Select Committee on European Union Thirty-Second Report

Scope of criminal liability/exclusions (Article 8(1))

12.  Article 8(1) provides four means by which a Member State can limit the scope of criminal liability under Article 1 of the Framework Decision. These provisions are important for the UK. The Minister explained how the UK would take fullest advantage of Article 8(1) so that the Framework Decision would not require any substantial amendment of UK law. For example, the Government could accept the amendment made to Article 1 in order to include incitement to discrimination (see paragraph 7 above) because it would be able to rely on Article 8(1)(b) and (d) to limit the offence of incitement to discrimination to conduct which was likely to stir up hatred or violence and was threatening, abusive or insulting (ie to the case where the conduct would fall within the scope of our current domestic law on incitement to racial hatred) (Q 19). The Minister made clear the Government's intention to rely on all the derogations given by Article 8(1) and that the Government would not agree to any amendment of the Treaty (for example, to permit the Framework Decision to be changed by qualified majority voting) which might jeopardise that position (QQ 21, 27).

Scope of criminal liability/mutual assistance (Article 8(3))

13.  Article 8(3) has taken on a particular importance in the negotiations. It enables Member States to refuse mutual legal assistance on the basis of the requirement of double criminality (ie on the grounds that the conduct, though illegal in the State requesting assistance, is not illegal in the requested State). Refusal of assistance would be possible only where at least a significant part of the offence had been committed in the requested State or where the offence had been committed outside the territory of the requesting State and the law of the requested State did not allow prosecution for the same offences when committed outside its territory. The obligation to provide assistance remains, in the view of the Government, too wide—it would require UK authorities to search for and seize material that is not illegal in the UK (Explanatory Memorandum of 25 March).

Relationship with the European Arrest Warrant

14.  Racism and xenophobia belong to the list of offences for which the requirement of dual criminality[12] is removed for the purpose of the execution of the European Arrest Warrant (EAW).[13] We suggested to the Government that the Framework Decision should provide a definition of racism and xenophobia for the purposes of the EAW. In this way some of the difficulty and criticism surrounding the inclusion of racism and xenophobia in the listed offences[14] in the EAW might be overcome. The Government, however, was not prepared to discuss any such limitation on the definition of offences under the Framework Decision (letter of 10 January). This is regrettable. In our view, an important opportunity to provide an element of legal certainty in a particularly sensitive area of the criminal law is being missed. However, consistent with the approach being taken in relation to mutual legal assistance (described in paragraph 13 above) the Government gave the Committee an assurance that no one who has acted in a lawful manner in this country would be extradited under an EAW to another Member State for a racism and xenophobia offence where the whole or a part of the conduct occurred in the UK. An amendment to the Extradition Bill would be brought forward to address the issue (QQ 39, 44).[15]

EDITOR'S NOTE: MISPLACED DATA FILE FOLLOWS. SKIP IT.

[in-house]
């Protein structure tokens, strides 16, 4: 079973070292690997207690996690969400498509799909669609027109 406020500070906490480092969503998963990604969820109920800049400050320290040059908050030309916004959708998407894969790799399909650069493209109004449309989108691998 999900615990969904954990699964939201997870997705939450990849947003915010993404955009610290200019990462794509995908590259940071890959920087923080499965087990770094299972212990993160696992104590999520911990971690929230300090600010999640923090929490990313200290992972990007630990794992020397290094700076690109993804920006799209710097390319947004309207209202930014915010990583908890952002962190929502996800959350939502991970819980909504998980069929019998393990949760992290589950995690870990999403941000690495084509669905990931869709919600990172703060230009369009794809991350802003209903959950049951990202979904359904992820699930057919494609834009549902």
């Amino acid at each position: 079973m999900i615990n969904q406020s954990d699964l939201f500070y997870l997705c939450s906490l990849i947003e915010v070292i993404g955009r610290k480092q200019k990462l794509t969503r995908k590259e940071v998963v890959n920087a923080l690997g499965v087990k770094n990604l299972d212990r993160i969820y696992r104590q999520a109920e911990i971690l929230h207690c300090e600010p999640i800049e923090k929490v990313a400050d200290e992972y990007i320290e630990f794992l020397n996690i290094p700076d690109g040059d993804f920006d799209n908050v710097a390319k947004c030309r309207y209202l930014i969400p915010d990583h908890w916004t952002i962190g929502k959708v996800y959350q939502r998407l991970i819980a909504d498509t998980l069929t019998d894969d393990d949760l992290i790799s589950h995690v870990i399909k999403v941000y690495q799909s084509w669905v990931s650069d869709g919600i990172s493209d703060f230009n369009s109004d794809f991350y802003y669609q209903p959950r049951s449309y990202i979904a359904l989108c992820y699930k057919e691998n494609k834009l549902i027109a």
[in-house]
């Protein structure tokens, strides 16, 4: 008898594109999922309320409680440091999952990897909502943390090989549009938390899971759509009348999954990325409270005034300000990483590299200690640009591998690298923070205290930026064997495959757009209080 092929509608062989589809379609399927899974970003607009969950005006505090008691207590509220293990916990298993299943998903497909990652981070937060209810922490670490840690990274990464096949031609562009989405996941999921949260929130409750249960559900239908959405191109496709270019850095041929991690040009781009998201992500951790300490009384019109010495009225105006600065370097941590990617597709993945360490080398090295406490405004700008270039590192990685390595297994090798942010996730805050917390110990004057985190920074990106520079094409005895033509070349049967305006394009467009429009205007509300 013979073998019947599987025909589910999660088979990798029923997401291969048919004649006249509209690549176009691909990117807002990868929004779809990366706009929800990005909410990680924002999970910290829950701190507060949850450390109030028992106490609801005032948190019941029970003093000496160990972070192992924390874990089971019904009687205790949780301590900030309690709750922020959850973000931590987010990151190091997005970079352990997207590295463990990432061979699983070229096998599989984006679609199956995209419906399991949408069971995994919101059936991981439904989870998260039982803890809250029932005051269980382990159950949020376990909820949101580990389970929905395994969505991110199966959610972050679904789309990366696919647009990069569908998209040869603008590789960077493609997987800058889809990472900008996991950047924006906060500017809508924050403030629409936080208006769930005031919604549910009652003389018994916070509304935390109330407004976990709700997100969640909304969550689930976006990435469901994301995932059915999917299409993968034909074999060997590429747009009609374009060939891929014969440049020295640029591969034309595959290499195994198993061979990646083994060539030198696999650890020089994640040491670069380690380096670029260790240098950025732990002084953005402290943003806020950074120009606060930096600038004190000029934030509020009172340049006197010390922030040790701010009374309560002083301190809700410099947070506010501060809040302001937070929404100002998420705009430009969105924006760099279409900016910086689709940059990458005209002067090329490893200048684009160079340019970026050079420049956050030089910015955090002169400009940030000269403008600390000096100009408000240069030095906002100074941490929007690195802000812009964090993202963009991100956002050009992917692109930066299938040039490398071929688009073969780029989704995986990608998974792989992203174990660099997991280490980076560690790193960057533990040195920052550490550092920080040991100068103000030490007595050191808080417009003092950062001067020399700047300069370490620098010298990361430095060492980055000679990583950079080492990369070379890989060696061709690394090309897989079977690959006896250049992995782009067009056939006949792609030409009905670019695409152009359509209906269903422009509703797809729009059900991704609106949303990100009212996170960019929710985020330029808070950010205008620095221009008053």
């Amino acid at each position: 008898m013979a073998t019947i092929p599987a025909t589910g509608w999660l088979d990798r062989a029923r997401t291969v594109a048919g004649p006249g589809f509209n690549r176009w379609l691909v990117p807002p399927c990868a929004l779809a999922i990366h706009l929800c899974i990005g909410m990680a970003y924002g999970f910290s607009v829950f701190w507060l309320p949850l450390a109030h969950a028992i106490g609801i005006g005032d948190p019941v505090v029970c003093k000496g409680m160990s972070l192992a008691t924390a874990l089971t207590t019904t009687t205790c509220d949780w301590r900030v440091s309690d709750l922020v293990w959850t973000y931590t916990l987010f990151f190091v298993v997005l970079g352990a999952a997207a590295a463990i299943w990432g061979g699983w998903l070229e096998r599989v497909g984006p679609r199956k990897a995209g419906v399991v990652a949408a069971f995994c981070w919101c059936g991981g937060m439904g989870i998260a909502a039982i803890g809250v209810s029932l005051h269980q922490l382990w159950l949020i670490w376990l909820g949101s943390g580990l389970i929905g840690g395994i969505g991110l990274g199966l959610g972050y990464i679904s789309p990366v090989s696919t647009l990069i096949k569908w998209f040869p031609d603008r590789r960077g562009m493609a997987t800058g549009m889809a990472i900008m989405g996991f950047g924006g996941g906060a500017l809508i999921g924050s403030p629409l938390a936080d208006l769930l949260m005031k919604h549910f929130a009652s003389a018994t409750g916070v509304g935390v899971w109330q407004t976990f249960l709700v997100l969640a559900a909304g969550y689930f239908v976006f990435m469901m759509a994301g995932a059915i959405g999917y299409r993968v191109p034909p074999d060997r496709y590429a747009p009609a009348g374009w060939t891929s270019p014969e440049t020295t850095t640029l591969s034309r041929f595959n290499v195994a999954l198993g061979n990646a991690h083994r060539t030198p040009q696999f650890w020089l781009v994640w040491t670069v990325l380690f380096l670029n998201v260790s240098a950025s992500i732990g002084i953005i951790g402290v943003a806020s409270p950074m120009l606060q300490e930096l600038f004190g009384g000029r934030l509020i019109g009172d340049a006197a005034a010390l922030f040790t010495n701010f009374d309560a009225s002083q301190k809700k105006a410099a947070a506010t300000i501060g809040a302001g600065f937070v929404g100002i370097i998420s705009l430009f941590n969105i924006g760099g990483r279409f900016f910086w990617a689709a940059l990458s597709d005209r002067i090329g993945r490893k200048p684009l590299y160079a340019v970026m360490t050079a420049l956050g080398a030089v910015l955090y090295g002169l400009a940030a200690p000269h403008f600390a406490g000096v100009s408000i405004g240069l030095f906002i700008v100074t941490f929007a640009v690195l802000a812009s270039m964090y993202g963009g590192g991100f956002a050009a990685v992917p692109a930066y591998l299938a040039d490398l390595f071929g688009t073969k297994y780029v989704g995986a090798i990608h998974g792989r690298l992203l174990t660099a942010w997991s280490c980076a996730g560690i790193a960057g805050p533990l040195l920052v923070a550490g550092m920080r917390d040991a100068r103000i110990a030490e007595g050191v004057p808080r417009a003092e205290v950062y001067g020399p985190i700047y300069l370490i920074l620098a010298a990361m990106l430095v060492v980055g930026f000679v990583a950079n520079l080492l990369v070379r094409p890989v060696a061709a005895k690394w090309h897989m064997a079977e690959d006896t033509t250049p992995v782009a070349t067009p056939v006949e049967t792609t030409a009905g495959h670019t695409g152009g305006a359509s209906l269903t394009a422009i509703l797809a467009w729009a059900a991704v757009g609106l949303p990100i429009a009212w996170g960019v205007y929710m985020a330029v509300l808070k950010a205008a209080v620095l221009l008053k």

12   The requirement that the conduct in question if committed in the requested State would be criminal there. Back

13   Council Framework Decision of 13 June 2002 on the European Arrest Warrant and the surrender procedures between Member States [2002] OJ L 190/1. Back

14   Article 2(2) of the EAW lists 32 offences. The effect of being listed is that the principle of dual criminality (that the conduct must be criminal in both the requesting and requested States) does not apply if the offence is punishable in the States issuing the warrant by a custodial sentence of a maximum of at least 3 years. Back

15   To this end the Government has tabled amendments (Nos 112 and 126) to clauses 63 and 64 of the Bill presently before the House. The amendments were agreed to: see Official Report of the Grand Committee on the Extradition Bill (Sixth Day) (HL Debs 1/7/03, at GC 202-208 and GC 230). Back

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